The battle against herbicide resistance – tips on how to win it!

His dedication and skills have made Kobela Mokgohloa a successful cucumber farmer. Mokgohloa’s farm, Korema, in Winterveldt was the main feature in the sixth episode of African Farming, the agriculture television series on Mzansi Wethu (channel 163).

The energetic Angie Khumalo, host of the show, interviewed him and his family to find out why they are so successful.

For one thing, Mokgohloa uses hydroponics to grow his cucumbers. It is a method of growing crops by using mineral nutrient solutions in an aqueous solvent and without soil. In the case of Korema Farm, they use wood shavings and water.

Later during the episode, Khumalo and Freddie Ndindana, Corteva Technical Sales Representative, discussed in a studio interview the ever-increasing herbicide resistance found in ryegrass.

Ryegrass is a predominant grass weed species commonly found in small grain production areas of especially the Western Cape. It is highly variable and can easily cross-pollinate over some distance and rapidly develops herbicide resistance, as is the case at the moment. “This is why,” Ndindana said, “the increased ryegrass herbicide resistance is so interesting.”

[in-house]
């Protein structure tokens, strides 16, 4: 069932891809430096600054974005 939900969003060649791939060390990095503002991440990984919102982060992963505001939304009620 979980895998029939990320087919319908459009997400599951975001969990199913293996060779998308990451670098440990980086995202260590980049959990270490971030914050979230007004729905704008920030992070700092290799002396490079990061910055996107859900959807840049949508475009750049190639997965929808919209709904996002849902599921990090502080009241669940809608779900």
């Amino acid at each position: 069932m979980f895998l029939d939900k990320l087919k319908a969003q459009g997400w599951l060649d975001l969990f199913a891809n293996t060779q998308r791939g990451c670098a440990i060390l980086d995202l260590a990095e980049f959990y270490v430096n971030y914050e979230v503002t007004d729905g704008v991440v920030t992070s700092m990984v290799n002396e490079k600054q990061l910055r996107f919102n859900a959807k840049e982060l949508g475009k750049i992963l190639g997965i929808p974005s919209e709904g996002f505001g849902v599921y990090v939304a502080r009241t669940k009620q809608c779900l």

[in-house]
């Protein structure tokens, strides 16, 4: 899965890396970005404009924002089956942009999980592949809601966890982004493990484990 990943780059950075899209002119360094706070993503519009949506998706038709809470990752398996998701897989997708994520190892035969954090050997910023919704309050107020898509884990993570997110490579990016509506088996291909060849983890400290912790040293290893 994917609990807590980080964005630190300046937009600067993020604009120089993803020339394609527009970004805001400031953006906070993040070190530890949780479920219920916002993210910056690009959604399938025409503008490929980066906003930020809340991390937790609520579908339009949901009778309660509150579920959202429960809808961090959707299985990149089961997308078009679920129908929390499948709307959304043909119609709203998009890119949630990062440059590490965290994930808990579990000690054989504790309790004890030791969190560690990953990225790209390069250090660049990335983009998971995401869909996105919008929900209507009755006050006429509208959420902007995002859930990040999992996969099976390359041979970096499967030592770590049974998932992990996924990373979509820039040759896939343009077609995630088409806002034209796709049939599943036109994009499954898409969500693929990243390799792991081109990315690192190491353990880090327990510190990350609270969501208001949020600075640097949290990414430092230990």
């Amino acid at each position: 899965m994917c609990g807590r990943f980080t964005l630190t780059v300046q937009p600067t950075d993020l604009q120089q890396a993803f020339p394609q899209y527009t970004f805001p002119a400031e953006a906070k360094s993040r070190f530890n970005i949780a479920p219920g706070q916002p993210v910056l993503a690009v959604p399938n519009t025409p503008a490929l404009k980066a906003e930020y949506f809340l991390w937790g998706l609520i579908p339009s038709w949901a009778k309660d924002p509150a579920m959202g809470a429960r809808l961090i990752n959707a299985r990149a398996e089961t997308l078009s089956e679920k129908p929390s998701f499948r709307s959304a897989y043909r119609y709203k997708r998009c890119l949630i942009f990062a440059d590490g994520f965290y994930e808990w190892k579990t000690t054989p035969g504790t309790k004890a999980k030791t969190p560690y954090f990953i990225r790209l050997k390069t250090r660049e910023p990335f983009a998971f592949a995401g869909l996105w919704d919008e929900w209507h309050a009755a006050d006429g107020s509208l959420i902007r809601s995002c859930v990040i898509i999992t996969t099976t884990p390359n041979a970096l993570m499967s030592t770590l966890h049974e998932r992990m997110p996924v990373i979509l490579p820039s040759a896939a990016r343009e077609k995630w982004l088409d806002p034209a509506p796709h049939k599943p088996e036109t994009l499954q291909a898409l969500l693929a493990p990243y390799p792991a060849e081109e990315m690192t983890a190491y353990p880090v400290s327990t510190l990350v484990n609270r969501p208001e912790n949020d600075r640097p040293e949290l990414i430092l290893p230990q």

It has a negative impact on the control options of ryegrass. Weed control is a labour-intensive, time-consuming practice and farmers use chemical compounds such as herbicides to combat the problem. However, this results in farmers becoming increasingly reliant on chemical weed control.

The downside of the continuous application of herbicides by the same method, is resistant mutations within the weed populations making the weed dominant, eventually rendering herbicide less effective.

Ndindana said adopting other control practices to strengthen sustainable crop protection will help in this regard, as farmers should move towards a more integrated weed control management plan that encompasses various methods, rather than relying on just one.

A balanced weed management strategy should include several tactics such as mechanical practices, crop rotation, cultural practices, and chemical practices, and should take into consideration various factors like soil and water management, natural enemies of the weeds and the use of competitive crops.

An effective weed control strategy must also be compatible with plans to manage other pests, as well as practices used to increase crop production, all within a quality environment.

For information: Call Corteva’s offices in Centurion, 012 683 5700 or in the Paarl, 021 860 3620.

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